[23] Horada, M. (2013). Improving Students’ College Math Readiness: A Review of the Evidence on Postsecondary Interventions and Reforms. Community College Research Centre Teachers College, Columbia University.
[24] Kajander, A., & Lovric, M. (2005). Transition from Secondary to Tertiary Mathematics: Mc Master Experience. International Journal of Mathematical Education In Science and Technology, 36(2), 149-160.
[25] King, D. & Cattlin, J. (2014). National Forum on Assumed Knowledge in Mathematics Report. Retrieved From http://www.technology.org/2014/02/11/maths-important-compusory
[26] Klen, F. (1932). Elementary Mathematics from advanced Standpoint: Arithmetic, Algebra, Analysis. Mineola, NY: Macmillan.
[27] Knapp, J. (2005). Learning to Prove in order to Prove to Learn. [Online] Retrieved from https://mathpast.la.asu.edu/~sign/issues/2005-spring/SJGM
[28] Kumar, R. (1996). Research Methodology, A Step by Step Guide for Beginners. London: Sage Publishers.
[29] Lemke, J. (1990). Taking Science: Language, Learning, and values. Ablex Publishing.
[30] Lemmens, J. (2010). Students’ Readiness for University Uducation (Unipublished Doctorial thesis). Pretoria: University of Pretoria.
[31] Lewis, D. (1998). Mathematics Instruction in the Twenty First Century. Documenta Mathematica, 5, 763-766.
[32] Makeda, B (2018). How to Learn Math for Students. http://blogs.edweek.org/teachersClassroom-qa-with-larry-perlazzo/2018.
[33] Malambo, P . (2015). Exploring Zambian Mathematics Student Teachers’ Content
[34] Knowledge of Functions and Trigonometry for Secondary Schools. Pretoria: University of Pretoria.
[35] Malta. (2014). Mathematics: A Revised Syllabus for Primary Schools. Zimbabwean Primary Mathematics Support Team.
[36] Mellissa .(2013). Thoughts on Characteristics of a Good Syllabus.
[37] Ministry of Education, Ghana. (2010). Teaching Syllabus for Senior High School Elective Mathematics. Accra: Curriculum Research and Development Division.
[38] Ministry of Education, Singapore. (2012). Learning Mathematics: A 21ST Century Necessity.
[39] Ministry of Education. (1996). Educating our Future: National Policy on Education. Lusaka: Zambia Education Publishing House.
[40] Ministry of Education of People’s Republic of China. (2003). Ordinary Senior Secondary: Mathematics Curriculum Standards. China: Univesity of Macau.
[41] Mullis, I.S., Martin, M.O., Goh, S., & Cotter, K. (Eds) (2016). TIMSS 2015 Encyclopadea Education Policy and Curriculum in Mathematics and Science. Retrieved from Boston College, TIMSS & PIRLS International Study Centre Website. http://timssandpirls.b.c.edu/timss 2016/encyclopedia/.
[42] Mustoe, L. (2003). Foreword to Maths for Engineering and Science: Maths for Engineering and Science. LTSN Maths TEAM, PP. 2.
[43] Nathan, G. (2018). Ten Issues in Mathematics Education. New York: American Mathematics Society.
[44] National Mathematics Advisory Panel. (2008). The Foundations for Success: The Final Report of the National Mathematics Advisory Panel. Washington DC: US Department of Education. Retrieved on 21/04/2008 from http://www.ed.gov/about/bdscomm/list/mathpanel/index.html.
[45] Nkosi, B. (2013). School Mathematics is Failing Varsity Entrants. Mail and Guardian.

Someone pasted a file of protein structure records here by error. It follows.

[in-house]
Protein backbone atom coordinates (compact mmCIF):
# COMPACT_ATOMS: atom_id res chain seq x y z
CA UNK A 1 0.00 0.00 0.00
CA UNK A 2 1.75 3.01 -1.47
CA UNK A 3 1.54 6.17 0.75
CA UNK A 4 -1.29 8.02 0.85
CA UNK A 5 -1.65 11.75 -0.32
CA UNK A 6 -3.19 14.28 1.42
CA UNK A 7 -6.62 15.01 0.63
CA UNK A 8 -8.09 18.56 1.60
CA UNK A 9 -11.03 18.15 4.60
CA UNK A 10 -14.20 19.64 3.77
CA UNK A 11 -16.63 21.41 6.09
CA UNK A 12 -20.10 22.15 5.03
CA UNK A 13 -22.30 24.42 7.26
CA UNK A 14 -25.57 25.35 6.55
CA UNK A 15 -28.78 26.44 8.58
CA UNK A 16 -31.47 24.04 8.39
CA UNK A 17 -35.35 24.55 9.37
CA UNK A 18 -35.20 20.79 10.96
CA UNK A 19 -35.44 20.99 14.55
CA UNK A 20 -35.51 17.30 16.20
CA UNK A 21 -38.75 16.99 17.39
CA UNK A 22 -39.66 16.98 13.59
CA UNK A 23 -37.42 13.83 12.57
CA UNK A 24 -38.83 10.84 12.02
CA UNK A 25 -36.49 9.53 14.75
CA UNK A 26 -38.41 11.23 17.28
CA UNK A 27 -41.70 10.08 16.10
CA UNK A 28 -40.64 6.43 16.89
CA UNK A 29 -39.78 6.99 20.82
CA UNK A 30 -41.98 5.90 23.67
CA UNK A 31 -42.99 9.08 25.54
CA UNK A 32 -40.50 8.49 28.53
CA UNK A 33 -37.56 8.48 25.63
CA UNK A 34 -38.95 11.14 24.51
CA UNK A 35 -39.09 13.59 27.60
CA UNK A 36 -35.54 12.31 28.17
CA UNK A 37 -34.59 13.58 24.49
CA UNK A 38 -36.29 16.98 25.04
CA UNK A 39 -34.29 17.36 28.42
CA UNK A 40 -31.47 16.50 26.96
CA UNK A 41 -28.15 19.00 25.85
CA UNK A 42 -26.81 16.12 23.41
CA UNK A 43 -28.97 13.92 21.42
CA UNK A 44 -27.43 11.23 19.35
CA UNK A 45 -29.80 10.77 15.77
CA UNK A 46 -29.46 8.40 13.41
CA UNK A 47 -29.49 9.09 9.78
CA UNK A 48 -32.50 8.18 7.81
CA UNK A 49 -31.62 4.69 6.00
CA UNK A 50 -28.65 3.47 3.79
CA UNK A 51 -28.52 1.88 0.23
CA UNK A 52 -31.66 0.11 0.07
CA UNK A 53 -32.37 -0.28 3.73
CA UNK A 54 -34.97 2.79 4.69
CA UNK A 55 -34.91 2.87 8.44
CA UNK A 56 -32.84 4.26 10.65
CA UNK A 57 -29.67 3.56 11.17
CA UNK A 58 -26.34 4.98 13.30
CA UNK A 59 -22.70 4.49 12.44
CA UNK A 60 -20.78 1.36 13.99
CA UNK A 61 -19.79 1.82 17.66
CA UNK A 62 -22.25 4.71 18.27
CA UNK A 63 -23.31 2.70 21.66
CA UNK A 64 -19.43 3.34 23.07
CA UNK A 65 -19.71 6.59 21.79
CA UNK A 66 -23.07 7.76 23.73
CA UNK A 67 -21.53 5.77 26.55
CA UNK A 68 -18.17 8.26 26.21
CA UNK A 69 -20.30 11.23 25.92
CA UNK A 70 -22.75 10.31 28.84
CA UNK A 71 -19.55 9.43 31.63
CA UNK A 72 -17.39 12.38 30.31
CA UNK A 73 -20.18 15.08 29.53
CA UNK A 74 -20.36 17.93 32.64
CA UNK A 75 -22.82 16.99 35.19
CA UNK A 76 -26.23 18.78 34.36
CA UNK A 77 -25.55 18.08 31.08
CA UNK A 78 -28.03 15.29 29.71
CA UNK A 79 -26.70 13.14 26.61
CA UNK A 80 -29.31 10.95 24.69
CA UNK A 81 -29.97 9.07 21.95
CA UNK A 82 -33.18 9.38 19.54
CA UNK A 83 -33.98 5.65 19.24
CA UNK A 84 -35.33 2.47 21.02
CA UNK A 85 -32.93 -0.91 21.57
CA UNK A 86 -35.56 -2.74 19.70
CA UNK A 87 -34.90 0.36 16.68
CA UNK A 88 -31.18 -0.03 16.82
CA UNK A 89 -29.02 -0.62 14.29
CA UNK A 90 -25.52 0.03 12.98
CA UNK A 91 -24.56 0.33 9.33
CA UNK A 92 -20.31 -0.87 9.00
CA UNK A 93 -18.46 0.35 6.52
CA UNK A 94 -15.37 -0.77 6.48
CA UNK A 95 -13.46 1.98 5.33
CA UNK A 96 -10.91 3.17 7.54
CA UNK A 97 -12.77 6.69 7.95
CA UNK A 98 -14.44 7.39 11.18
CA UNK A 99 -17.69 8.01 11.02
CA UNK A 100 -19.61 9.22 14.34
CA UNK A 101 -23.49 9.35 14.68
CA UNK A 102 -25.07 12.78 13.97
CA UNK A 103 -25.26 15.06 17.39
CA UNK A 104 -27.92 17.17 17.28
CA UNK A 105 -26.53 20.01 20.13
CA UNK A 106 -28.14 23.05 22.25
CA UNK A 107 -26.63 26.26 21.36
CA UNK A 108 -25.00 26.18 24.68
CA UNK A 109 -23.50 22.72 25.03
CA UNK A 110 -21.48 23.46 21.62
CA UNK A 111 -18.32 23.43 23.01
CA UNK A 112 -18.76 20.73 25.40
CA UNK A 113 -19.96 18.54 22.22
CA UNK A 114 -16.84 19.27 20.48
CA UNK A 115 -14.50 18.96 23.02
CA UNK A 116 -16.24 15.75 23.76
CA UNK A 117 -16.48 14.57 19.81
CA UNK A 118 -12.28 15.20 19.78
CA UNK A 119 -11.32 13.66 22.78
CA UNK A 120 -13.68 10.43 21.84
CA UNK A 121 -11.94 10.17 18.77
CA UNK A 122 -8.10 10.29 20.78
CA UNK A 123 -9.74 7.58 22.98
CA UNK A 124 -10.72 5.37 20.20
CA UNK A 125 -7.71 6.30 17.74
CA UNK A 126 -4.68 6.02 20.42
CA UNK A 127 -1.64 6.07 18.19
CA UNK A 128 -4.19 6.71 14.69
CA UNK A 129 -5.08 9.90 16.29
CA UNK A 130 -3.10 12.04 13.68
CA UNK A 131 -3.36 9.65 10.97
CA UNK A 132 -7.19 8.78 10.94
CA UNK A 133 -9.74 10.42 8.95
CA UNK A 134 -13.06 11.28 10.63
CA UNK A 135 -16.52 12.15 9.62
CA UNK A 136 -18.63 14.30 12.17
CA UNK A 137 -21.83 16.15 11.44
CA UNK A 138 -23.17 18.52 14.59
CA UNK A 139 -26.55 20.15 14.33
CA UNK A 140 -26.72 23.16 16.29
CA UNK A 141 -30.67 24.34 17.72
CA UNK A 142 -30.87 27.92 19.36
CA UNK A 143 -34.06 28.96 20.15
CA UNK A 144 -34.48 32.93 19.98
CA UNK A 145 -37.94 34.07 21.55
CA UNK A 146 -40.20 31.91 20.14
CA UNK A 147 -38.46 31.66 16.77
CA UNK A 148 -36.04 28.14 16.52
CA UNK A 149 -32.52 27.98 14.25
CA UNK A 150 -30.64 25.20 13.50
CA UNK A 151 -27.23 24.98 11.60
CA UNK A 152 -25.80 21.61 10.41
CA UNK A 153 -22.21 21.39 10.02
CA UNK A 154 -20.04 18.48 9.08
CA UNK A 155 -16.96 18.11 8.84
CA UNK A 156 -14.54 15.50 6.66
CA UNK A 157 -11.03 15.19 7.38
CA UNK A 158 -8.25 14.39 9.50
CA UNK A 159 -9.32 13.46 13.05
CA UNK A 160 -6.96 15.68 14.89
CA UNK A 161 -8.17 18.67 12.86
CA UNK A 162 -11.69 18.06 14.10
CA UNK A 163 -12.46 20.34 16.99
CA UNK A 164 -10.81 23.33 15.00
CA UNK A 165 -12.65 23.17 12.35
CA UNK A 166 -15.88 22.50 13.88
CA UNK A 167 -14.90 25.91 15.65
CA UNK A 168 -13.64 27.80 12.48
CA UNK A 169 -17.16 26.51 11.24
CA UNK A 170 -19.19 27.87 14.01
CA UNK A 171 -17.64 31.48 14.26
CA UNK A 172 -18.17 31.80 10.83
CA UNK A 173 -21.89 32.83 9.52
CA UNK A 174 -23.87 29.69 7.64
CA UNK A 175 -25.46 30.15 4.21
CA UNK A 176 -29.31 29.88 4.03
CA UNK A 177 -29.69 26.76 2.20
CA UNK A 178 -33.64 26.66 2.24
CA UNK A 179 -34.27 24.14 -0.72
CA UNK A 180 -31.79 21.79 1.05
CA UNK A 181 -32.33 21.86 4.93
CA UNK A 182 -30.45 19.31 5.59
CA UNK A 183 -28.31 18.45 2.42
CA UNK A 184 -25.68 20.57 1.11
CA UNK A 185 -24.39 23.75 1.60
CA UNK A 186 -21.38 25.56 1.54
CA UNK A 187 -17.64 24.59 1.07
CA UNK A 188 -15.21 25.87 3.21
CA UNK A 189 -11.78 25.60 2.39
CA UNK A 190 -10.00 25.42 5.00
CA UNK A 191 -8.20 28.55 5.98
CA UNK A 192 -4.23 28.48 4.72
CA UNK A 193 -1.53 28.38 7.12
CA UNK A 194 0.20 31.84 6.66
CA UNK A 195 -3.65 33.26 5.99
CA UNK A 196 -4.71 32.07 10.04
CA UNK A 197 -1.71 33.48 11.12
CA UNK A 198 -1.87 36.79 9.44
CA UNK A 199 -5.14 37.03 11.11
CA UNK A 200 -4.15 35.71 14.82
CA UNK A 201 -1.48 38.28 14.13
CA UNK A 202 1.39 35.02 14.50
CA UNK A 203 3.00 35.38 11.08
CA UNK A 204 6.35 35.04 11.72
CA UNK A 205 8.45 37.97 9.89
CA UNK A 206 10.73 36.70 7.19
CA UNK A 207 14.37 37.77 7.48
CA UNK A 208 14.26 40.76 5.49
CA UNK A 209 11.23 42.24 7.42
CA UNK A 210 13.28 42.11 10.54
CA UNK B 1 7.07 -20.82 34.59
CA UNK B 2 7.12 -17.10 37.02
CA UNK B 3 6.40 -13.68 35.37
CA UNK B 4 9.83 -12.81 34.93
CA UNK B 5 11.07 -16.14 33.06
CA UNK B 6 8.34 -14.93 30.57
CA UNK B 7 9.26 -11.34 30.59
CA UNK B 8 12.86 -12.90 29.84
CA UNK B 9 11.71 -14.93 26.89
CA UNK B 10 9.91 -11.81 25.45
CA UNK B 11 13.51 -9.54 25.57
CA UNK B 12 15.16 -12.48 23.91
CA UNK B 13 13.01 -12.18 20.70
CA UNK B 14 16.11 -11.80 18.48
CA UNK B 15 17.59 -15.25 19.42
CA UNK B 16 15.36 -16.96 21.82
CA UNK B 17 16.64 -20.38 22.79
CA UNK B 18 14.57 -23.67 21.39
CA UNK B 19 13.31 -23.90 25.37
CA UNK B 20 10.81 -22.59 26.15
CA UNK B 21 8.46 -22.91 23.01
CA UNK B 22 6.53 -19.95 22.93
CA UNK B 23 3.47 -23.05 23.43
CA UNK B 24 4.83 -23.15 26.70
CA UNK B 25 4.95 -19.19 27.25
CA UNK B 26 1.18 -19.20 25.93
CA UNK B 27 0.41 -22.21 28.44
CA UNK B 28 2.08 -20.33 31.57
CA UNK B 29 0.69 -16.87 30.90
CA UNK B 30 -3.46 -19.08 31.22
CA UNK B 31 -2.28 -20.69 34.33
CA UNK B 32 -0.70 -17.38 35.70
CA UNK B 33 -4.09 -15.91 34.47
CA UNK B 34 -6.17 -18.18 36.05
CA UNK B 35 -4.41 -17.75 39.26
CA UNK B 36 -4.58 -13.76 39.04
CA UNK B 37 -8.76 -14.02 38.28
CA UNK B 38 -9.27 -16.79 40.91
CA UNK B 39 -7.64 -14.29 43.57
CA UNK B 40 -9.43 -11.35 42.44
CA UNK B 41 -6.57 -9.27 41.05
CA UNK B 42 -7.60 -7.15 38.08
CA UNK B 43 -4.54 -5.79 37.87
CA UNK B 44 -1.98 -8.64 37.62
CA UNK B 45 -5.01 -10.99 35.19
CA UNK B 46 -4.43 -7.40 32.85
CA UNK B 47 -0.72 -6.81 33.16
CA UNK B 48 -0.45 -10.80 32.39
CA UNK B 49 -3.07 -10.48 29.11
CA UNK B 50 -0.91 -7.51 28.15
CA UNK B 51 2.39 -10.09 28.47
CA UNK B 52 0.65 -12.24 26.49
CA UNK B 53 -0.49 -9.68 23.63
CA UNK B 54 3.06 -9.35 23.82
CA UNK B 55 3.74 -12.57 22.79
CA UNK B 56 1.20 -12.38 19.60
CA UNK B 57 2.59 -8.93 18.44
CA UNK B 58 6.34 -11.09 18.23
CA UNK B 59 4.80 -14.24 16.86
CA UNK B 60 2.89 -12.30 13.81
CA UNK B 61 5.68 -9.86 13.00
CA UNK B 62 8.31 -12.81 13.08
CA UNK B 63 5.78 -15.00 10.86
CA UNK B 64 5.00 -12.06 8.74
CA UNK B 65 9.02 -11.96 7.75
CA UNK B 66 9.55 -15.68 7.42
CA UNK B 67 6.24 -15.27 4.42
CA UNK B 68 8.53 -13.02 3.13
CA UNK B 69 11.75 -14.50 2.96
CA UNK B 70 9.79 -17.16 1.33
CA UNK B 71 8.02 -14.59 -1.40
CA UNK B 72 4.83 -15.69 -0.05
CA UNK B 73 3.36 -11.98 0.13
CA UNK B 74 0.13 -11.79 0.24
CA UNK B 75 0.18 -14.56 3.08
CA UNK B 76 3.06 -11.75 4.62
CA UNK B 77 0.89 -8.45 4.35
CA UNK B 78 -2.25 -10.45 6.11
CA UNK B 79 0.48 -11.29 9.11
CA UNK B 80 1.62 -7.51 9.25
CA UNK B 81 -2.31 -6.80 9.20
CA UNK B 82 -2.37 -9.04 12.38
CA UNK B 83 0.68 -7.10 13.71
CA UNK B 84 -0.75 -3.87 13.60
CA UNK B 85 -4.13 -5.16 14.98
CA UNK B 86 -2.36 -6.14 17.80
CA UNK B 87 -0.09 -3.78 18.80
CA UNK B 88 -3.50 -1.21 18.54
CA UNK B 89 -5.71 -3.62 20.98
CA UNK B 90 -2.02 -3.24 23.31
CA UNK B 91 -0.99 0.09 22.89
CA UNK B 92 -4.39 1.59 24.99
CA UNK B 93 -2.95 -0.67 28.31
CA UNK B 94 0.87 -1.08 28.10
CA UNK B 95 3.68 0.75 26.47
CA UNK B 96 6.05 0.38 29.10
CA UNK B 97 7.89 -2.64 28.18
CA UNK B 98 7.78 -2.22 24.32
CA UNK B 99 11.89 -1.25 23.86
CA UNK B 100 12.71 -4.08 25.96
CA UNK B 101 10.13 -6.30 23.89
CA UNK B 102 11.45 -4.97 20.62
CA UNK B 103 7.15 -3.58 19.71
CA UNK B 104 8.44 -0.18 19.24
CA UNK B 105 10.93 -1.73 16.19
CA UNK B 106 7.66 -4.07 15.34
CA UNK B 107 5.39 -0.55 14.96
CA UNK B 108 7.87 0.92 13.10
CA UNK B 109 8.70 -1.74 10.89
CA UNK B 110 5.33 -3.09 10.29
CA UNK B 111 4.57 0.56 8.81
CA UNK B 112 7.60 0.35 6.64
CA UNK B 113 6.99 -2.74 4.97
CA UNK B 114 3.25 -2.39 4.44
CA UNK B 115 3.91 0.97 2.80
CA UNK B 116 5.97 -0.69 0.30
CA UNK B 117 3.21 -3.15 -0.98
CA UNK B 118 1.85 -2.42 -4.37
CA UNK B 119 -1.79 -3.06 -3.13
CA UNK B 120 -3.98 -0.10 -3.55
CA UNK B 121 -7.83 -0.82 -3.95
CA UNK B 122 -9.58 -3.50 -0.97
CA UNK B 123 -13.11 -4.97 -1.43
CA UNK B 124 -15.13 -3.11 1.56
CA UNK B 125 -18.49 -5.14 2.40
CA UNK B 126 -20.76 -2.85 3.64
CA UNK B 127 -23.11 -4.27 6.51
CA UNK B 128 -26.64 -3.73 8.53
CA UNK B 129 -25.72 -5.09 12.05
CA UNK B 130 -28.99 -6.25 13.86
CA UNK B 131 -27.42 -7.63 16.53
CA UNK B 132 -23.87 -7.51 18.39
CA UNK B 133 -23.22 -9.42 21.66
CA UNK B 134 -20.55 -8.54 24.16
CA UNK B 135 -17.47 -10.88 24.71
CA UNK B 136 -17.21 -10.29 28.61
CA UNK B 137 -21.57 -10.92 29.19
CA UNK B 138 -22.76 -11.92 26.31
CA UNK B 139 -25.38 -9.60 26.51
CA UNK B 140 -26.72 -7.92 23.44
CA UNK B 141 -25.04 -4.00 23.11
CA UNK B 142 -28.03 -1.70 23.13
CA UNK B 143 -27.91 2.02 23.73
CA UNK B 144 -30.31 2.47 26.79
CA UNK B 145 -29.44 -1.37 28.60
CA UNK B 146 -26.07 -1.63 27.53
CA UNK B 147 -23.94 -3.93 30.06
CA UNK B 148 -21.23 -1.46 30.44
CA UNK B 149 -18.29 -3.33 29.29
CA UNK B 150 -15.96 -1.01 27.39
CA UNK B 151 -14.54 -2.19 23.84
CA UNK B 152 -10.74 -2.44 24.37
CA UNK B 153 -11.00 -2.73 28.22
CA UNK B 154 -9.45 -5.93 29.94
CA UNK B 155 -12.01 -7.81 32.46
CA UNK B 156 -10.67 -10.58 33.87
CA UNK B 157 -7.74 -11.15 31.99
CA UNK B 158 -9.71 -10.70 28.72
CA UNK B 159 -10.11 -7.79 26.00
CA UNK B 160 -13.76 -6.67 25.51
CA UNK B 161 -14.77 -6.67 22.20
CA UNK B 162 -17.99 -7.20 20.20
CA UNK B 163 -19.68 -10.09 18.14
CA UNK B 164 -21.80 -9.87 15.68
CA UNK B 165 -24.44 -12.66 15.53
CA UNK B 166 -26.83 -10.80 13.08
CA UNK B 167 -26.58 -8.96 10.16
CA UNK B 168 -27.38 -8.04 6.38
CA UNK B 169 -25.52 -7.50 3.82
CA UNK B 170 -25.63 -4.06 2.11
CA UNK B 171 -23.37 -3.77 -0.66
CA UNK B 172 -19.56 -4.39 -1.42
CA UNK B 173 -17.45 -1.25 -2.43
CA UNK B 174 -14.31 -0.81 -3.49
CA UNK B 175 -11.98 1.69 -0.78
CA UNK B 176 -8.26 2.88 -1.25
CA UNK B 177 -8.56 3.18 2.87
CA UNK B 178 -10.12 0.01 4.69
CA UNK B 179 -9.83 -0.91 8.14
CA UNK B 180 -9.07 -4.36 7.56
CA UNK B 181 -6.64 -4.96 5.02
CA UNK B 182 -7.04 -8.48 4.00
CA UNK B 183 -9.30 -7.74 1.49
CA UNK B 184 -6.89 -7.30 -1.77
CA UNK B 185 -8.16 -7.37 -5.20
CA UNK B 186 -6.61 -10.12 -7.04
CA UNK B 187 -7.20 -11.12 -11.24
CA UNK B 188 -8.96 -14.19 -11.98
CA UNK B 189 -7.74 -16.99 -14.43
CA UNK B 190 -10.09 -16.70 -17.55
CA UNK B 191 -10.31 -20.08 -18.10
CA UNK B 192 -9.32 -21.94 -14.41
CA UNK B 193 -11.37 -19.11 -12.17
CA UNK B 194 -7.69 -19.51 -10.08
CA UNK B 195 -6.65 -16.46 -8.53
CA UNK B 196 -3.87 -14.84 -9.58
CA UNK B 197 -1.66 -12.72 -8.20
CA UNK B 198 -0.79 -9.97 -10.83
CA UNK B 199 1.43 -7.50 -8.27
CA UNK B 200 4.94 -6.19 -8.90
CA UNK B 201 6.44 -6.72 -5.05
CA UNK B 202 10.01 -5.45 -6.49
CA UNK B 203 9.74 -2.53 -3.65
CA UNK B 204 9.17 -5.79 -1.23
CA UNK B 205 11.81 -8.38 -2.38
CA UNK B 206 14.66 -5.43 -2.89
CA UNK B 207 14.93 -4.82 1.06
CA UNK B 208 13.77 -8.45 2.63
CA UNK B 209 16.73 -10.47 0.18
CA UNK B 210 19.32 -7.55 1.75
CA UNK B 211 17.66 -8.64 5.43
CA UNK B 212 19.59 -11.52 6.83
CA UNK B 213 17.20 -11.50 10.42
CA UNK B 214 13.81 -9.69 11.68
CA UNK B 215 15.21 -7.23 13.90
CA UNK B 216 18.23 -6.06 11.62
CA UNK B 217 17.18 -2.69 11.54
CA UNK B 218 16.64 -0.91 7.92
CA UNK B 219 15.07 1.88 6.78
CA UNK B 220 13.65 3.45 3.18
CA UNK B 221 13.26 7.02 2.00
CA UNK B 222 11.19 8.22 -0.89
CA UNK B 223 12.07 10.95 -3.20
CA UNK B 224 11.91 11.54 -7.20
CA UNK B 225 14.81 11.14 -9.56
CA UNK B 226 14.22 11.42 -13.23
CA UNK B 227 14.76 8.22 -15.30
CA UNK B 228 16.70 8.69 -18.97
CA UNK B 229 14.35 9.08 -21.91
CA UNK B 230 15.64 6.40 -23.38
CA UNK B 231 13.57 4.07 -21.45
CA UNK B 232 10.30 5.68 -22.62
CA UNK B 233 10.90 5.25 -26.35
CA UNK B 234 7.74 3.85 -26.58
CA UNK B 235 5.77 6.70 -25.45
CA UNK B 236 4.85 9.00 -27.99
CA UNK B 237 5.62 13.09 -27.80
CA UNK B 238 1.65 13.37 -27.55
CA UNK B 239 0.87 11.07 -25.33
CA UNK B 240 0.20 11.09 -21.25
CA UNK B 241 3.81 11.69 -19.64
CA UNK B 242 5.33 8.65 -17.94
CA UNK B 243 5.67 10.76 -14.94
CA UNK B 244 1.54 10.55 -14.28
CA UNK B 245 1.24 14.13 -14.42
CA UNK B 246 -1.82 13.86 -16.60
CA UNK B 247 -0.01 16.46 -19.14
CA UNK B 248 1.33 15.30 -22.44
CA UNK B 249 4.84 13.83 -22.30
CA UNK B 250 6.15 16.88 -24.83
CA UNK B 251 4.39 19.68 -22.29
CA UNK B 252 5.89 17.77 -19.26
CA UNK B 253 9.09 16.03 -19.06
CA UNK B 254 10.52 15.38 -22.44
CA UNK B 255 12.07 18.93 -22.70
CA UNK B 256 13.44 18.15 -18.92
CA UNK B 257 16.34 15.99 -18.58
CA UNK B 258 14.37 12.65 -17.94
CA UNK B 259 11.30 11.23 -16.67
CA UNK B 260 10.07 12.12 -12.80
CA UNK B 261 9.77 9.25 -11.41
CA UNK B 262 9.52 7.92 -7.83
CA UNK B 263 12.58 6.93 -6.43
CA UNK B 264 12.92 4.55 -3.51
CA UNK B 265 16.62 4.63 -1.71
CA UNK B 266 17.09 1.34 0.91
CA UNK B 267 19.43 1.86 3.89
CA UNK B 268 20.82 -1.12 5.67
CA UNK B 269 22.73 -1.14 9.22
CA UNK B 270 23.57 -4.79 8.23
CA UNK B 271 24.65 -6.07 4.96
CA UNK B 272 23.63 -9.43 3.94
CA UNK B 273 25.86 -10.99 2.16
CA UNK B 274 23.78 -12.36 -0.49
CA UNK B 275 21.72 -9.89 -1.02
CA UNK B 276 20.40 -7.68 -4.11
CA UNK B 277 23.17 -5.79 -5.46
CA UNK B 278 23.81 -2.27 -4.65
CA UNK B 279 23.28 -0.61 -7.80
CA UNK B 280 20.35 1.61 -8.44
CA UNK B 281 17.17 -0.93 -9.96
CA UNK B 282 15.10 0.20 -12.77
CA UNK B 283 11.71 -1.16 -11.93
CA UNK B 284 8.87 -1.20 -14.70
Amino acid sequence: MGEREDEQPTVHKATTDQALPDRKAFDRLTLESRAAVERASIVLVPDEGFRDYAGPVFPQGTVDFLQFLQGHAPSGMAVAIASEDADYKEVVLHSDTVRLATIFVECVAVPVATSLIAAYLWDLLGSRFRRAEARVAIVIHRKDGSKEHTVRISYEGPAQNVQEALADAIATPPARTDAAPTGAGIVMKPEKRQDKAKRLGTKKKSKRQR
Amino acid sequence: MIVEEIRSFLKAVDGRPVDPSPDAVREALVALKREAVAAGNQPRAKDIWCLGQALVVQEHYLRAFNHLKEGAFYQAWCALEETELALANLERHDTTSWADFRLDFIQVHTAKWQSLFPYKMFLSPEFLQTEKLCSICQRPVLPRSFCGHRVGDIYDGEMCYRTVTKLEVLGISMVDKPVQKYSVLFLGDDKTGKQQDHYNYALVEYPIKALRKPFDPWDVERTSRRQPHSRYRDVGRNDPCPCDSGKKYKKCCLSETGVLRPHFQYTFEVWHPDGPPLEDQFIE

[46] Osokoyo, M.M (1999). Some Determinants of Secondary Students’ academic Achievement in chemistry in Oyo state. Unpublished PHD Thesis. Ibdan: University of Ibdan.
[47] Papert , S. (1980). Mindstorms: Children, Computers and Powerful Ideas. New York: Basic books.
[48] Piaget, J. (1977). The Development of Thought: Equilibration of Cognitive Structures. New York, NY: The Viking Press.
[49] Poladian, L., & Nicholas, J. (2013). Mathematics Bridging Courses and Success in FirstYear Calculus. Melbourne, Australia: University of Western Sydney.
[50] Polaki, M.V. (2002). Using Instruction to Identify Key Features of Basotho Elementary Student’ s Growth in Probablistic Thinking. Mathematical Thinking And Learning, 4, 285-313.
[51] Pyle, I. (2001). Mathematics in Schools. Engineering Science & Education Journal, 10 (5), pp. 170-171.
[52] Rylands, L., & Coads, C. (2009). Performance of Students with Weak Mathematics in First Year Mathematics and Science. International Journal of Mathematical Education in Science and Technology, 40(6), 741-753.
[53] Sadofsky, H. (2012). What math do Students Need for College Success? Oregon: University of Oregon.
[54] Sanders, M.G. [Ed]. (2000). Schooling Students Placed at Risk: Research: policy, and Practice in the Education of Poor and Minority Adolescents. Mahwah, New Jersey: Lawrence Erlbaum Associates, Inc.
[55] Schoenfeld, A. H. (2000). “ Making Mathematics Work for All Children: Issues of Standards, Testing, and Equity”. Education Researcher; vol.31, No.1, pp.13-25.www.noycefdn.org/documents/making-math-work-schoenfeld.pdf
[56] Searle, J. (2004). Evaluation of the Further Mathematics Support Programme. Durham University: Centre for Evaluation and Monitoring.
[57] Sfard , A. (2014). University Mathematics as a Discourse: Why, How, and What for? Research in mathematics education, 16(2) 199-203.
[58] Twigg, C.A. (2005). Increasing Success for Understanding Students: Redesigning Introductory Courses. Soratoga Springs, NY: National Centre for Academic Transformation.
[59] UNCLES (2018). Cambridge O Level Mathematics. Cambridge: Cambridge Assessment.
[60] Vidal Rodeiro, C.L.,& Zanini, N. (2015). The Role of A* grade at A Level as a Predictor University Performance in the United Kingdom. Oxford Review of Education, 41(5) 647-670.
[61] Vurayai, S. (2012). Poverty Penalty in Ordinary Mathematics in Rural Zimbabwe. Wudpeker Journal of Educational Research, 1(5), pp. 79-85.
[62] Weisbeck, L. (1992). Teachers’ Thought about Children during Mathematics Instruction. PHD dissertation, University of Wisconsin.
[63] Wiest, L. (2001). The Role of Fantasy Contexts in World Problems. Mathematics Education Research, Journal, 13(2), 74-90.
[64] Wilkins, D.A. (1976). Natural Syllabus. Oxford: Oxford University Press.
[65] Zeiger, S. (2018). Important Characteristics to Become a Good Math Teacher. Ohio: Heart Newspapers, LLC.